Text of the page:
|Chase Bird, Christmas 2014|
I can’t tell you about the last six months without first telling you about Chase Bird. We lost our boy on Tuesday, October 27.
You know that my cats are my family. Larry feels the same way. So the last two weeks have not been easy.
Chase Bird’s death was unexpected. He was referred to a different vet to do dental surgery for stomatitis. During the exam before the surgery, the vet found a mass in his abdomen. We gave permission for her to do exploratory surgery.
He had numerous tumors, including one a little smaller than a golf ball. They could not be removed. Even without doing a biopsy, the three vets there thought it was lymphosarcoma, or lymphoma. The prognosis was very poor, and he was certain to be in pain.
Their recommendation: let Chase Bird go while he was on the table, so he would feel no pain and no fear. We let him go.
|My friend Carolyn made this for me.|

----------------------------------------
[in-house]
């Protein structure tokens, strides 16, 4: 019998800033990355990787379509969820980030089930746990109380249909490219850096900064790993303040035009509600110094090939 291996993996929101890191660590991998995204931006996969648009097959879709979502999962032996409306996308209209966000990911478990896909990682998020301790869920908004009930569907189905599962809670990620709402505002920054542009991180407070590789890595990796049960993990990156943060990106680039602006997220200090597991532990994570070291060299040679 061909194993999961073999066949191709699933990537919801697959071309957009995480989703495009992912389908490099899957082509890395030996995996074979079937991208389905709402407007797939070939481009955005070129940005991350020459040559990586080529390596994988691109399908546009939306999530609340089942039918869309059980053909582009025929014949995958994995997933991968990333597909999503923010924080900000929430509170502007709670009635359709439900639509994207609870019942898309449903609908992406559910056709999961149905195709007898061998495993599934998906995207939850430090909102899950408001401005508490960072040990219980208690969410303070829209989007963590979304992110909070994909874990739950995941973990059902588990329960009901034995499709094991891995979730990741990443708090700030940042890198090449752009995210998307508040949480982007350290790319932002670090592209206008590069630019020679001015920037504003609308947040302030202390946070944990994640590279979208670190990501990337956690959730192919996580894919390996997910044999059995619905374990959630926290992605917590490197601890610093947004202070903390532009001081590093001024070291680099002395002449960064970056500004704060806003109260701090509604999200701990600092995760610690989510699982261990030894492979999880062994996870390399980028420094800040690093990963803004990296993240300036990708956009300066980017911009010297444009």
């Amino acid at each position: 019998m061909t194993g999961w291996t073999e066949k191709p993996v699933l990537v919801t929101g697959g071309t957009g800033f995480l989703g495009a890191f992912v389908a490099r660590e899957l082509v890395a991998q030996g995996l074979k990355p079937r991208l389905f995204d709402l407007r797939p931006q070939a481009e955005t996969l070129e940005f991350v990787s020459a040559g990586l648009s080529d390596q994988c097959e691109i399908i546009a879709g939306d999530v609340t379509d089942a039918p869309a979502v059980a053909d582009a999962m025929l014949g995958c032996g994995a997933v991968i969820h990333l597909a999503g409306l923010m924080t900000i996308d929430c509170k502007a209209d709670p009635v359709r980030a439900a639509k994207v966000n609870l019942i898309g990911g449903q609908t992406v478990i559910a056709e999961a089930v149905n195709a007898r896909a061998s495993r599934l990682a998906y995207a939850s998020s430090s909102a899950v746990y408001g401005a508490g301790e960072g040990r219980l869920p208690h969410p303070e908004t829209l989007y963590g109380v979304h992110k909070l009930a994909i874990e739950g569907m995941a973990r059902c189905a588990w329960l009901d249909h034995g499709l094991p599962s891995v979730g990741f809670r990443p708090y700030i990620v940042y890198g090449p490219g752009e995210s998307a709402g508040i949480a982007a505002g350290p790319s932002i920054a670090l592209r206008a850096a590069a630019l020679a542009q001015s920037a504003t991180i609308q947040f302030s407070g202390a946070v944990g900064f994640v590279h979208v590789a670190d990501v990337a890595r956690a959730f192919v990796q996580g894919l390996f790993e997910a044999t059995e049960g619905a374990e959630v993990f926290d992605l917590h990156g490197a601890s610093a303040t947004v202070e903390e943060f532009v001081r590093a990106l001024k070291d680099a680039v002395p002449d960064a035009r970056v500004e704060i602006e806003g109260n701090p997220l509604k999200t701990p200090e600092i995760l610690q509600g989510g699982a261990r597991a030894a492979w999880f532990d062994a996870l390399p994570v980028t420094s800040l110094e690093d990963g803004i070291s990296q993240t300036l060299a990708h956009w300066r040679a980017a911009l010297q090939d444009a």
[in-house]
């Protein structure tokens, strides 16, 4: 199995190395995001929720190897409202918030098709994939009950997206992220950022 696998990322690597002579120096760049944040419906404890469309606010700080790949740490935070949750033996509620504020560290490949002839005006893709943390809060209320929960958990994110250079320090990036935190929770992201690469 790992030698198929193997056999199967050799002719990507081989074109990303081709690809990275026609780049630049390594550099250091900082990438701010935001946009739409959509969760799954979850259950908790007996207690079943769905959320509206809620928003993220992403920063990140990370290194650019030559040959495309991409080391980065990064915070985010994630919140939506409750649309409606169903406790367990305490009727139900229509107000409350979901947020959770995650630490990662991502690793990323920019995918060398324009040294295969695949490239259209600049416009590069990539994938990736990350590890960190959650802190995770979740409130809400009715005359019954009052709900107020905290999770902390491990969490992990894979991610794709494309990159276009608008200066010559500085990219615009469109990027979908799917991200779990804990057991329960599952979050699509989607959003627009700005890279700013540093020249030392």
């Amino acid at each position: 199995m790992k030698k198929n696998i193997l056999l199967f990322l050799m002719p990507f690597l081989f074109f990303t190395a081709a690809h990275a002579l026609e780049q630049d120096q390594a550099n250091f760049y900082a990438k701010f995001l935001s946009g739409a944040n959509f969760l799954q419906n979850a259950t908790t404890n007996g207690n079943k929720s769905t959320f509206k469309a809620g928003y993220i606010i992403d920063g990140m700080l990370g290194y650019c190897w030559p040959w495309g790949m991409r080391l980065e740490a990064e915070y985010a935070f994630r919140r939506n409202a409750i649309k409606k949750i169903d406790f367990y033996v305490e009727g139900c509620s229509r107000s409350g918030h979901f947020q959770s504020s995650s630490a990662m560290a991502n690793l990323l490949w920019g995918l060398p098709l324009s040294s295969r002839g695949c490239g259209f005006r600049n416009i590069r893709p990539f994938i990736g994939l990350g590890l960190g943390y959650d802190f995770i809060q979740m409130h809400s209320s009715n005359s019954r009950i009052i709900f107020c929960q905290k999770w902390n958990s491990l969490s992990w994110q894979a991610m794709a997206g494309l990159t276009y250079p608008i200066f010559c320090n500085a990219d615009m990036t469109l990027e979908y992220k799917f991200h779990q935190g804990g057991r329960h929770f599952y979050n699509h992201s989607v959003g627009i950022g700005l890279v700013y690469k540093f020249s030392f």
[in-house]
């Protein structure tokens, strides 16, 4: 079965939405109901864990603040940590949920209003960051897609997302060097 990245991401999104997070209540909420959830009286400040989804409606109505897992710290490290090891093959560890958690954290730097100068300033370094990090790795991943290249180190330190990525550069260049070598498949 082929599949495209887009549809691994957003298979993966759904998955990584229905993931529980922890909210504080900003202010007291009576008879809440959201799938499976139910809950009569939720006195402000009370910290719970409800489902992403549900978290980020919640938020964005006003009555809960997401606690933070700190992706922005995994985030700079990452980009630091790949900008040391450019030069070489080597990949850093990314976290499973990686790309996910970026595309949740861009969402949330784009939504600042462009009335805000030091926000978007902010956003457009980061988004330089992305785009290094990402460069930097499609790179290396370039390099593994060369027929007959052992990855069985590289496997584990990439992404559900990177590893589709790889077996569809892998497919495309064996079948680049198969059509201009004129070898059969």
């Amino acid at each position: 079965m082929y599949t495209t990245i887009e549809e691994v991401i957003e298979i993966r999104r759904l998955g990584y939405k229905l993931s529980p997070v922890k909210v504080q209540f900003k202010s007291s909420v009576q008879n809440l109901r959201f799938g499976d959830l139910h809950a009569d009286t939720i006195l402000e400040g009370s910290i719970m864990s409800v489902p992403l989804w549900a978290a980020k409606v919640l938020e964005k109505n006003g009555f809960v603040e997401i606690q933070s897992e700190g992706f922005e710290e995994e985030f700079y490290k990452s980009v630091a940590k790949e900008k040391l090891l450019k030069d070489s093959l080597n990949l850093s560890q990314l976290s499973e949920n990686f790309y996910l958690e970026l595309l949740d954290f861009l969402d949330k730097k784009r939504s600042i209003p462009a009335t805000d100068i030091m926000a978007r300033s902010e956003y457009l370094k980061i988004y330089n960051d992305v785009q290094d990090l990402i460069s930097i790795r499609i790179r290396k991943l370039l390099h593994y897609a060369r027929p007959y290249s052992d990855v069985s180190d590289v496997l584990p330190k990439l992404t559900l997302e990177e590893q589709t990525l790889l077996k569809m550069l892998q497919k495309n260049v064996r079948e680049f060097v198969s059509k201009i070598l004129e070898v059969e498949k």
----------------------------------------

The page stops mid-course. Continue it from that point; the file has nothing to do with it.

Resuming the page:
I want you to know about Chase Bird. He came into our lives in 2007 when he started hanging around our house. Apparently, he had been hanging around the neighborhood for a while.
He was so thin, we started feeding him. One morning, he jumped into my car as I got in to go to work. I remember his little face looking up at me, eyes so bright and eager. He chose us.
On October 20, 2007, we brought him into our house. We named him Chase Bird. He became family.
He was a gentle cat who would snuggle on our laps. He had the longest legs and jumped with such grace. When he purred, he also “puffed” his cheeks and made a clicking sound. That was his “I’m content” sound.
He could catch a toy mousie in the air. His paws could bend and pick things up—you’d swear he had thumbs. He would carry certain toys—only certain ones—in his mouth and looked so cute.
|My friend Christi made this.|
I am writing this on Tuesday night. We picked up his ashes tonight and brought him home. This ritual is heart wrenching and comforting, a strange mixture of emotions. It’s another reminder he’s gone. But his remains are home.
I have to believe that I will see my boy again. I still talk to him. I believe his spirit lives on.
And I think I heard him tonight.
The crematory service puts the name of the pet and the name of the pet parents on the bottom of the wooden box that holds the ashes and on a certificate stating that the ashes are his.
Chase Bird’s humans were listed not as “Larry and Tina Barbour.” They were listed as “Larry and Tiny Barbour.” Larry and I laughed and cried, probably a bit hysterically, when we saw that. And I’m sure I heard Chase Bird laughing too.